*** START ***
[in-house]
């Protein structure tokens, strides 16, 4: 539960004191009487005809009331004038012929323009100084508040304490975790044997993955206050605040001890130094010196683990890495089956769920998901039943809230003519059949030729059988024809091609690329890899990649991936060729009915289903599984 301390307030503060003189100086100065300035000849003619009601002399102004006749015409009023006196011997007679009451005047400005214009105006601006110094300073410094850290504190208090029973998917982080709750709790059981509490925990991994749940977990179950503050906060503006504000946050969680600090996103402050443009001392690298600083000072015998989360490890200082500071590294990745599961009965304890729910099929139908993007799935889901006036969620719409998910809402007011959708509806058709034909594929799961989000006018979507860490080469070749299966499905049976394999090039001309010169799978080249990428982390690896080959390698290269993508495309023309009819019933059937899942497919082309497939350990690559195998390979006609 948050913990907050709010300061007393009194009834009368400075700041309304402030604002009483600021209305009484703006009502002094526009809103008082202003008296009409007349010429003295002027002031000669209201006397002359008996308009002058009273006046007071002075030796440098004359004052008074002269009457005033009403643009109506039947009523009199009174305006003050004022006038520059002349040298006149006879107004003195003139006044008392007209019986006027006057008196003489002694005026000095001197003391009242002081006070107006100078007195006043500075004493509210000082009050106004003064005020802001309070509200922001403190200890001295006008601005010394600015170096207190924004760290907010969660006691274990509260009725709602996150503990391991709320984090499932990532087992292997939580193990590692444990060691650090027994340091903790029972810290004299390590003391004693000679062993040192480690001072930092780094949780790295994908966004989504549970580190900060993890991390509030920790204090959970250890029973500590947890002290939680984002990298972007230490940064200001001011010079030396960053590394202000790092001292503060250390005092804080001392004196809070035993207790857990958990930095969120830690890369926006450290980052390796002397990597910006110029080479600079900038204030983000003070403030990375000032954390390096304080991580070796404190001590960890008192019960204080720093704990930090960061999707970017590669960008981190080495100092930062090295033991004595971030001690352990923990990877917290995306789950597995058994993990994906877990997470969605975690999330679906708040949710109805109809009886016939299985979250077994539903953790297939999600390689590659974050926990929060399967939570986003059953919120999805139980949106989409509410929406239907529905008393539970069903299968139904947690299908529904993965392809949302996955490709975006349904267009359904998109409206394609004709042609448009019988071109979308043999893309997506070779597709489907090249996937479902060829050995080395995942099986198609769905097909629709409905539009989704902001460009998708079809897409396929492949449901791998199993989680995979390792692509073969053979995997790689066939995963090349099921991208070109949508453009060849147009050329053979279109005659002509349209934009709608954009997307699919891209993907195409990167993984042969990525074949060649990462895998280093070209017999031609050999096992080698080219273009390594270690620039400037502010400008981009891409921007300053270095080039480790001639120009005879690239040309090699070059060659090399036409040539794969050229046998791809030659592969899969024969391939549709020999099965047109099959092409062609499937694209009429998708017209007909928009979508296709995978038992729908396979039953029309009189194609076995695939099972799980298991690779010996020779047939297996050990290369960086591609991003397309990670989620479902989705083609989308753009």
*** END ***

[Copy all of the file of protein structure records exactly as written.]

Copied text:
[in-house]
């Protein structure tokens, strides 16, 4: 539960004191009487005809009331004038012929323009100084508040304490975790044997993955206050605040001890130094010196683990890495089956769920998901039943809230003519059949030729059988024809091609690329890899990649991936060729009915289903599984 301390307030503060003189100086100065300035000849003619009601002399102004006749015409009023006196011997007679009451005047400005214009105006601006110094300073410094850290504190208090029973998917982080709750709790059981509490925990991994749940977990179950503050906060503006504000946050969680600090996103402050443009001392690298600083000072015998989360490890200082500071590294990745599961009965304890729910099929139908993007799935889901006036969620719409998910809402007011959708509806058709034909594929799961989000006018979507860490080469070749299966499905049976394999090039001309010169799978080249990428982390690896080959390698290269993508495309023309009819019933059937899942497919082309497939350990690559195998390979006609 948050913990907050709010300061007393009194009834009368400075700041309304402030604002009483600021209305009484703006009502002094526009809103008082202003008296009409007349010429003295002027002031000669209201006397002359008996308009002058009273006046007071002075030796440098004359004052008074002269009457005033009403643009109506039947009523009199009174305006003050004022006038520059002349040298006149006879107004003195003139006044008392007209019986006027006057008196003489002694005026000095001197003391009242002081006070107006100078007195006043500075004493509210000082009050106004003064005020802001309070509200922001403190200890001295006008601005010394600015170096207190924004760290907010969660006691274990509260009725709602996150503990391991709320984090499932990532087992292997939580193990590692444990060691650090027994340091903790029972810290004299390590003391004693000679062993040192480690001072930092780094949780790295994908966004989504549970580190900060993890991390509030920790204090959970250890029973500590947890002290939680984002990298972007230490940064200001001011010079030396960053590394202000790092001292503060250390005092804080001392004196809070035993207790857990958990930095969120830690890369926006450290980052390796002397990597910006110029080479600079900038204030983000003070403030990375000032954390390096304080991580070796404190001590960890008192019960204080720093704990930090960061999707970017590669960008981190080495100092930062090295033991004595971030001690352990923990990877917290995306789950597995058994993990994906877990997470969605975690999330679906708040949710109805109809009886016939299985979250077994539903953790297939999600390689590659974050926990929060399967939570986003059953919120999805139980949106989409509410929406239907529905008393539970069903299968139904947690299908529904993965392809949302996955490709975006349904267009359904998109409206394609004709042609448009019988071109979308043999893309997506070779597709489907090249996937479902060829050995080395995942099986198609769905097909629709409905539009989704902001460009998708079809897409396929492949449901791998199993989680995979390792692509073969053979995997790689066939995963090349099921991208070109949508453009060849147009050329053979279109005659002509349209934009709608954009997307699919891209993907195409990167993984042969990525074949060649990462895998280093070209017999031609050999096992080698080219273009390594270690620039400037502010400008981009891409921007300053270095080039480790001639120009005879690239040309090699070059060659090399036409040539794969050229046998791809030659592969899969024969391939549709020999099965047109099959092409062609499937694209009429998708017209007909928009979508296709995978038992729908396979039953029309009189194609076995695939099972799980298991690779010996020779047939297996050990290369960086591609991003397309990670989620479902989705083609989308753009």